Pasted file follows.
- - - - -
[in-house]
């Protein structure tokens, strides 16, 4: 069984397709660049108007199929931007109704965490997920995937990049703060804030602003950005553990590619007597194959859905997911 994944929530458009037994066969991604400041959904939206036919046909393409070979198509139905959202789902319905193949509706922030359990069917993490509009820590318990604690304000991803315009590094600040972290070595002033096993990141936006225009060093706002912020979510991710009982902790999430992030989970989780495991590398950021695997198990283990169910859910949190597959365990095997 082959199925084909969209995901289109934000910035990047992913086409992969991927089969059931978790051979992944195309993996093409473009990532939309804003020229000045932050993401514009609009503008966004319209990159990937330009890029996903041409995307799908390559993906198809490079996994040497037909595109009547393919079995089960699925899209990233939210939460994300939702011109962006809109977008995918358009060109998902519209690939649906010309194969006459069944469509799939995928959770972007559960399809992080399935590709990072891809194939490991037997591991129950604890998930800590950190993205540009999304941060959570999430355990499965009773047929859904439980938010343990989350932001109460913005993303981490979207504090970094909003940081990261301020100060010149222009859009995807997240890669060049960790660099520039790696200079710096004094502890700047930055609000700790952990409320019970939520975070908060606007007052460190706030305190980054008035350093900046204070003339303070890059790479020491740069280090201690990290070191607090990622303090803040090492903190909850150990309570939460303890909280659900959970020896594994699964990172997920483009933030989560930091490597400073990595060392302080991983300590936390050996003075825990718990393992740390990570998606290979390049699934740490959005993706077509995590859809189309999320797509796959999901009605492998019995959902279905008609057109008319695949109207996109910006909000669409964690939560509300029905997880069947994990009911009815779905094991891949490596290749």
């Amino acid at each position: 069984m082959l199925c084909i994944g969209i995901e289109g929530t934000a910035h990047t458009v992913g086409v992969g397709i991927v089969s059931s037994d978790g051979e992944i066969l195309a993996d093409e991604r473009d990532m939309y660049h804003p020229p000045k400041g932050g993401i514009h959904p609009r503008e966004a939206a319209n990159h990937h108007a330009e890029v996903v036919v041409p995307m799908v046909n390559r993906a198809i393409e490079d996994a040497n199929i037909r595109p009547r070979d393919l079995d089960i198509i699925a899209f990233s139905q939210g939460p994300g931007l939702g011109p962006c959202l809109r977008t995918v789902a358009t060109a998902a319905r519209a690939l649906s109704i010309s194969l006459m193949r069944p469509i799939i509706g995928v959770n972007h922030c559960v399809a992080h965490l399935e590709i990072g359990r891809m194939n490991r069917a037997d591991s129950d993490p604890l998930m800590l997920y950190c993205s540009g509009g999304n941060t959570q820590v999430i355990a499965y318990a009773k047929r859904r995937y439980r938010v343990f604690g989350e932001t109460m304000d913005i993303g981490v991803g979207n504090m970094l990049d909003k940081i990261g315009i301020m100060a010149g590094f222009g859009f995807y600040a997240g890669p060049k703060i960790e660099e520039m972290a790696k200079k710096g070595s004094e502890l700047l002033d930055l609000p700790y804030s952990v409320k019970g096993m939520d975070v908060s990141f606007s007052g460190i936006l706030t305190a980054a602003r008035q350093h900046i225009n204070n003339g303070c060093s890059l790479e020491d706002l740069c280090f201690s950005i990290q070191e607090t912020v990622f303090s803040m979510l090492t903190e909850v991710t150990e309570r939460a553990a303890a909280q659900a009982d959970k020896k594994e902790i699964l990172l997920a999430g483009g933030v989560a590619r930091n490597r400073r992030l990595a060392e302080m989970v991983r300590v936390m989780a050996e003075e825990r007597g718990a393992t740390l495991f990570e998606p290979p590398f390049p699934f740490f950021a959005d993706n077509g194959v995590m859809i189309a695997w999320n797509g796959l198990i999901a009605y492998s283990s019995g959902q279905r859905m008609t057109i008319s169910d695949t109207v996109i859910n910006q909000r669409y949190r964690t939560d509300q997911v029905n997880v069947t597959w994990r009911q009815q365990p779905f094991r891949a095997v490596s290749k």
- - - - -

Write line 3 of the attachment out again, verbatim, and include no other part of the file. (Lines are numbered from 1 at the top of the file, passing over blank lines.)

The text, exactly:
């Amino acid at each position: 069984m082959l199925c084909i994944g969209i995901e289109g929530t934000a910035h990047t458009v992913g086409v992969g397709i991927v089969s059931s037994d978790g051979e992944i066969l195309a993996d093409e991604r473009d990532m939309y660049h804003p020229p000045k400041g932050g993401i514009h959904p609009r503008e966004a939206a319209n990159h990937h108007a330009e890029v996903v036919v041409p995307m799908v046909n390559r993906a198809i393409e490079d996994a040497n199929i037909r595109p009547r070979d393919l079995d089960i198509i699925a899209f990233s139905q939210g939460p994300g931007l939702g011109p962006c959202l809109r977008t995918v789902a358009t060109a998902a319905r519209a690939l649906s109704i010309s194969l006459m193949r069944p469509i799939i509706g995928v959770n972007h922030c559960v399809a992080h965490l399935e590709i990072g359990r891809m194939n490991r069917a037997d591991s129950d993490p604890l998930m800590l997920y950190c993205s540009g509009g999304n941060t959570q820590v999430i355990a499965y318990a009773k047929r859904r995937y439980r938010v343990f604690g989350e932001t109460m304000d913005i993303g981490v991803g979207n504090m970094l990049d909003k940081i990261g315009i301020m100060a010149g590094f222009g859009f995807y600040a997240g890669p060049k703060i960790e660099e520039m972290a790696k200079k710096g070595s004094e502890l700047l002033d930055l609000p700790y804030s952990v409320k019970g096993m939520d975070v908060s990141f606007s007052g460190i936006l706030t305190a980054a602003r008035q350093h900046i225009n204070n003339g303070c060093s890059l790479e020491d706002l740069c280090f201690s950005i990290q070191e607090t912020v990622f303090s803040m979510l090492t903190e909850v991710t150990e309570r939460a553990a303890a909280q659900a009982d959970k020896k594994e902790i699964l990172l997920a999430g483009g933030v989560a590619r930091n490597r400073r992030l990595a060392e302080m989970v991983r300590v936390m989780a050996e003075e825990r007597g718990a393992t740390l495991f990570e998606p290979p590398f390049p699934f740490f950021a959005d993706n077509g194959v995590m859809i189309a695997w999320n797509g796959l198990i999901a009605y492998s283990s019995g959902q279905r859905m008609t057109i008319s169910d695949t109207v996109i859910n910006q909000r669409y949190r964690t939560d509300q997911v029905n997880v069947t597959w994990r009911q009815q365990p779905f094991r891949a095997v490596s290749k």